What clients really care about is that their estate planning documents say who will be in charge, and where their property goes when they die. That part of their document might take up only a page or two.
Then they go a lawyer and end up with a massive pile of lengthy documents to sign, and they really only understand a fraction of what it says. So they wonder: why are my estate planning documents so confusing and so lengthy? Can’t lawyers just write something clear and straightforward?
The answer is that much of the obscure, and seemingly unnecessary, provisions in their estate planning documents are so-called “boilerplate.”
So what does boilerplate add?
Theoretically, boilerplate provisions allow those portions of the document that clients understand to function, and for their documents to anticipate and address unexpected situations that could possibly arise in the future. It might be fair to compare boilerplate provisions in an estate plan to the code in a computer software program. Computer code allows the part of the program that a user interacts with to function. When using a software program, the code is there, but the user doesn’t see it. But with estate planning documents, clients have to see the boilerplate language.
Is all of it really necessary? That depends.
For example, many trust agreements will say something about the “rule against perpetuities.” The rule against perpetuities limits the length of time that assets can stay in trust. It would be important to include a provision addressing the rule against perpetuities if the client is creating a “dynasty trust,” which is a trust that continues over many generations. But if an estate plan is for the trust estate to be distributed expeditiously following the death of the settlor, it would be unnecessary to say anything about the rule against perpetuities.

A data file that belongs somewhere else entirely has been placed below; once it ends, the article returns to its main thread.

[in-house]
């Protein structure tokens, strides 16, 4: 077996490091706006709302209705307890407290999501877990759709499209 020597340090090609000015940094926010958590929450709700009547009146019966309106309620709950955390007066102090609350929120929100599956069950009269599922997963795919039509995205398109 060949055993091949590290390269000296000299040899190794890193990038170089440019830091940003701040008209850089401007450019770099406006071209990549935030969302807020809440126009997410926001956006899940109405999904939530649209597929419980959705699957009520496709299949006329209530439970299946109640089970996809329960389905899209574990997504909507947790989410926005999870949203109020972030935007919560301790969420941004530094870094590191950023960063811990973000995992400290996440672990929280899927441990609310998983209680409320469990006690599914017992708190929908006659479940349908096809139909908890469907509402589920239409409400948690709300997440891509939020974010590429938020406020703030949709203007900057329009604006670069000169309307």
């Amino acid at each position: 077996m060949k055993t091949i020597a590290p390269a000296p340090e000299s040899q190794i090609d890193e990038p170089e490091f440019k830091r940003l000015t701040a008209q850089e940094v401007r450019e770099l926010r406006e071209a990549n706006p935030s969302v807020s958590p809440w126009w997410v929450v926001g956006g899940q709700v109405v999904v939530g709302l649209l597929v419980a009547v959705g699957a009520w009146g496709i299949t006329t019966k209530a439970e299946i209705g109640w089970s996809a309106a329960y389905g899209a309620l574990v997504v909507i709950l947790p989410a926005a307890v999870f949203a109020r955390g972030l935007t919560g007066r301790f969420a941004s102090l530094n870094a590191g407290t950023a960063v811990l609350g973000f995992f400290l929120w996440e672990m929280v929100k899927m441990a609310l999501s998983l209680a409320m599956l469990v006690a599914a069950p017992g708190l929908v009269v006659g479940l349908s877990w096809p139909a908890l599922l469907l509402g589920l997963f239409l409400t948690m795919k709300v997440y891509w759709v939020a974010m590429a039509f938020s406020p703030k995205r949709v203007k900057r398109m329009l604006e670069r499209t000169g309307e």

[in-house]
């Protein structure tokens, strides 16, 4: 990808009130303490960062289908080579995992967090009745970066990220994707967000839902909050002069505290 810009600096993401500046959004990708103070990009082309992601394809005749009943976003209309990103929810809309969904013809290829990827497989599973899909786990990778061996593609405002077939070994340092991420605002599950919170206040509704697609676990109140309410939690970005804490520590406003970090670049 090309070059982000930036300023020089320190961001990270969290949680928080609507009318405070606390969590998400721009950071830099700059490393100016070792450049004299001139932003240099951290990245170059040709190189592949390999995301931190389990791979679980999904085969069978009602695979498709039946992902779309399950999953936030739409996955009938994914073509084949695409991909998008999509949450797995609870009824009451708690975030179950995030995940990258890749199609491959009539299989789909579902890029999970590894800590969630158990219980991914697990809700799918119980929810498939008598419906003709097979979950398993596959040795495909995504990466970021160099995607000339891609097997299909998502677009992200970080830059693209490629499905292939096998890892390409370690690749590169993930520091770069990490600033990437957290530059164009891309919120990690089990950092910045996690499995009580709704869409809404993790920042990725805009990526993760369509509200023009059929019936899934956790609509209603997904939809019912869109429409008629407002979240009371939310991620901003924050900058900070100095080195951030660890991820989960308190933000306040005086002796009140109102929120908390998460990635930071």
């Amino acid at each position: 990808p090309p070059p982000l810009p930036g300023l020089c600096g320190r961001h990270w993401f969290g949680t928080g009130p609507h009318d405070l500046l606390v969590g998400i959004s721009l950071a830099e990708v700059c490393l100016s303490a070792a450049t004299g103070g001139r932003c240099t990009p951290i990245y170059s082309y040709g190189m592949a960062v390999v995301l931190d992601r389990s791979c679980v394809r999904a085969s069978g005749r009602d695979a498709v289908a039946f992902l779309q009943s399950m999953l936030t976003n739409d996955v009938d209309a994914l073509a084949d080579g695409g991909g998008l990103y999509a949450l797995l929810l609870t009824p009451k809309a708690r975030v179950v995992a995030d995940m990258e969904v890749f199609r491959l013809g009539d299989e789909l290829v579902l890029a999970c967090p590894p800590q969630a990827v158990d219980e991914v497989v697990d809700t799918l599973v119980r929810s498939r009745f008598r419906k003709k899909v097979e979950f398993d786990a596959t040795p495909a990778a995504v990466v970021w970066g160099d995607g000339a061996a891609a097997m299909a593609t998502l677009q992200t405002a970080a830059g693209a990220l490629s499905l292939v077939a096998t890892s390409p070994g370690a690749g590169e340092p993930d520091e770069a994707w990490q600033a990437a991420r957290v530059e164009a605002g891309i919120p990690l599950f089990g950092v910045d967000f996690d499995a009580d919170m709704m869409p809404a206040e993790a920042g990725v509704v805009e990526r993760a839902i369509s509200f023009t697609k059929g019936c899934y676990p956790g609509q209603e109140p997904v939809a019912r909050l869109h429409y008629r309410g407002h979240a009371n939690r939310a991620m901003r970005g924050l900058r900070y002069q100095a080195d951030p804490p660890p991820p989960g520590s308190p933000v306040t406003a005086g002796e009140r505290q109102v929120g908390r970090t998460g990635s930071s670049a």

Let’s look at another example. Many trust agreements will include a provision that allows the trustee to “decant” a portion of the trust into a continuing trust for the benefit of a beneficiary who has creditor problems. That is, a trust could say that if one of the trust beneficiaries is going through a bankruptcy when the time for distribution occurs, the trustee can elect to withhold the distribution so that it cannot be reached by the creditors of the bankrupt beneficiary. The possibility that this would come about may be remote, but such a provision might seem more worthy of inclusion in the typical trust agreement than a provision about the rule against perpetuities.
Estate planning lawyers are all over the board on the use of boilerplate. Some think it is best just to include everything they can think of, because including these provisions will presumably do no harm, and excluding it could, in an unusual case, come into play and prevent an unforeseen problem. Other attorneys will want to keep their documents as simple as possible, only including provisions that this particular client might benefit from.
In the end, it is almost impossible to avoid some boilerplate language in your estate planning documents. And you should be comfortable asking your lawyer to explain any provisions that confuse you or that seem unnecessary.